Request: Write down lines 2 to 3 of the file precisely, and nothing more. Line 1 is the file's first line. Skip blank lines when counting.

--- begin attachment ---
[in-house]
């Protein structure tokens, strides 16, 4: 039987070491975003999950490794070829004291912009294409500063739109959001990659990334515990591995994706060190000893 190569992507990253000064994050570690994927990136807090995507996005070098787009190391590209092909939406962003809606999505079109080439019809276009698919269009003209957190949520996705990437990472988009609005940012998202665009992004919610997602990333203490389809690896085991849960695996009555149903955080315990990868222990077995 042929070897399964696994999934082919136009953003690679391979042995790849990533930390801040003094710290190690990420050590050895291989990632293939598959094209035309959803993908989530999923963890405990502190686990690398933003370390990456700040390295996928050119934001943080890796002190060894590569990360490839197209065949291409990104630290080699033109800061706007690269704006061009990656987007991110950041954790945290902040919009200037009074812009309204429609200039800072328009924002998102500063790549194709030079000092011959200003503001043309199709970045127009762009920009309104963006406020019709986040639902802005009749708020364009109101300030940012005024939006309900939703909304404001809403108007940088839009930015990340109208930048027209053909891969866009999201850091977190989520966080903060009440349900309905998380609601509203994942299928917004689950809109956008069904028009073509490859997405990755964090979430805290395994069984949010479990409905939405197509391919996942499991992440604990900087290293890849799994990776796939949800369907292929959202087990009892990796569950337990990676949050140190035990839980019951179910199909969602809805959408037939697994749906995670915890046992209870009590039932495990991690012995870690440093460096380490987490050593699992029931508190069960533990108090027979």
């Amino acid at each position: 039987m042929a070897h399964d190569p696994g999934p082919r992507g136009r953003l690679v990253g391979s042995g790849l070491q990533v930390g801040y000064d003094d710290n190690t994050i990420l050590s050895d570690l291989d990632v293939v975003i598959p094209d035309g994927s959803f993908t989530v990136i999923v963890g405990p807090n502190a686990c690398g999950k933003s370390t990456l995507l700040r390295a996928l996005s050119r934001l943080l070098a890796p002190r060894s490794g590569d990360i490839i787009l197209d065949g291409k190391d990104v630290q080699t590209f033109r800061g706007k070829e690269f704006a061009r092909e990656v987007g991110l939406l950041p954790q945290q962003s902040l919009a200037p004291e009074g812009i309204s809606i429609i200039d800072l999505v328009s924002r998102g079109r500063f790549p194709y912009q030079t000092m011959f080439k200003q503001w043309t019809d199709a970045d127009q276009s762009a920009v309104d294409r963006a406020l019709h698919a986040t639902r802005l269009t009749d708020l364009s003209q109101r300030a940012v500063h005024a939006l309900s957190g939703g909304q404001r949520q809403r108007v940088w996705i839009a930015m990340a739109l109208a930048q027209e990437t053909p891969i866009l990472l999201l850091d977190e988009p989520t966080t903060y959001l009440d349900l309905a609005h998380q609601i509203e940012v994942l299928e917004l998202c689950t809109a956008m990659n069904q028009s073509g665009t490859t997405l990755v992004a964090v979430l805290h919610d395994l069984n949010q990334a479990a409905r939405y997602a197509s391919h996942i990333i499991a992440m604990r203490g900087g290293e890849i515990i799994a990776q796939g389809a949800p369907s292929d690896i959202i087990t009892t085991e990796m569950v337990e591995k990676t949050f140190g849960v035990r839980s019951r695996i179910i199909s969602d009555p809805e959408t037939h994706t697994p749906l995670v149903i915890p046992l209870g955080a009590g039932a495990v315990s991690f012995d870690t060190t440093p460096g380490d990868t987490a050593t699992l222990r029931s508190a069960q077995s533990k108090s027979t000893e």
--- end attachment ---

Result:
């Protein structure tokens, strides 16, 4: 039987070491975003999950490794070829004291912009294409500063739109959001990659990334515990591995994706060190000893 190569992507990253000064994050570690994927990136807090995507996005070098787009190391590209092909939406962003809606999505079109080439019809276009698919269009003209957190949520996705990437990472988009609005940012998202665009992004919610997602990333203490389809690896085991849960695996009555149903955080315990990868222990077995 042929070897399964696994999934082919136009953003690679391979042995790849990533930390801040003094710290190690990420050590050895291989990632293939598959094209035309959803993908989530999923963890405990502190686990690398933003370390990456700040390295996928050119934001943080890796002190060894590569990360490839197209065949291409990104630290080699033109800061706007690269704006061009990656987007991110950041954790945290902040919009200037009074812009309204429609200039800072328009924002998102500063790549194709030079000092011959200003503001043309199709970045127009762009920009309104963006406020019709986040639902802005009749708020364009109101300030940012005024939006309900939703909304404001809403108007940088839009930015990340109208930048027209053909891969866009999201850091977190989520966080903060009440349900309905998380609601509203994942299928917004689950809109956008069904028009073509490859997405990755964090979430805290395994069984949010479990409905939405197509391919996942499991992440604990900087290293890849799994990776796939949800369907292929959202087990009892990796569950337990990676949050140190035990839980019951179910199909969602809805959408037939697994749906995670915890046992209870009590039932495990991690012995870690440093460096380490987490050593699992029931508190069960533990108090027979």
């Amino acid at each position: 039987m042929a070897h399964d190569p696994g999934p082919r992507g136009r953003l690679v990253g391979s042995g790849l070491q990533v930390g801040y000064d003094d710290n190690t994050i990420l050590s050895d570690l291989d990632v293939v975003i598959p094209d035309g994927s959803f993908t989530v990136i999923v963890g405990p807090n502190a686990c690398g999950k933003s370390t990456l995507l700040r390295a996928l996005s050119r934001l943080l070098a890796p002190r060894s490794g590569d990360i490839i787009l197209d065949g291409k190391d990104v630290q080699t590209f033109r800061g706007k070829e690269f704006a061009r092909e990656v987007g991110l939406l950041p954790q945290q962003s902040l919009a200037p004291e009074g812009i309204s809606i429609i200039d800072l999505v328009s924002r998102g079109r500063f790549p194709y912009q030079t000092m011959f080439k200003q503001w043309t019809d199709a970045d127009q276009s762009a920009v309104d294409r963006a406020l019709h698919a986040t639902r802005l269009t009749d708020l364009s003209q109101r300030a940012v500063h005024a939006l309900s957190g939703g909304q404001r949520q809403r108007v940088w996705i839009a930015m990340a739109l109208a930048q027209e990437t053909p891969i866009l990472l999201l850091d977190e988009p989520t966080t903060y959001l009440d349900l309905a609005h998380q609601i509203e940012v994942l299928e917004l998202c689950t809109a956008m990659n069904q028009s073509g665009t490859t997405l990755v992004a964090v979430l805290h919610d395994l069984n949010q990334a479990a409905r939405y997602a197509s391919h996942i990333i499991a992440m604990r203490g900087g290293e890849i515990i799994a990776q796939g389809a949800p369907s292929d690896i959202i087990t009892t085991e990796m569950v337990e591995k990676t949050f140190g849960v035990r839980s019951r695996i179910i199909s969602d009555p809805e959408t037939h994706t697994p749906l995670v149903i915890p046992l209870g955080a009590g039932a495990v315990s991690f012995d870690t060190t440093p460096g380490d990868t987490a050593t699992l222990r029931s508190a069960q077995s533990k108090s027979t000893e």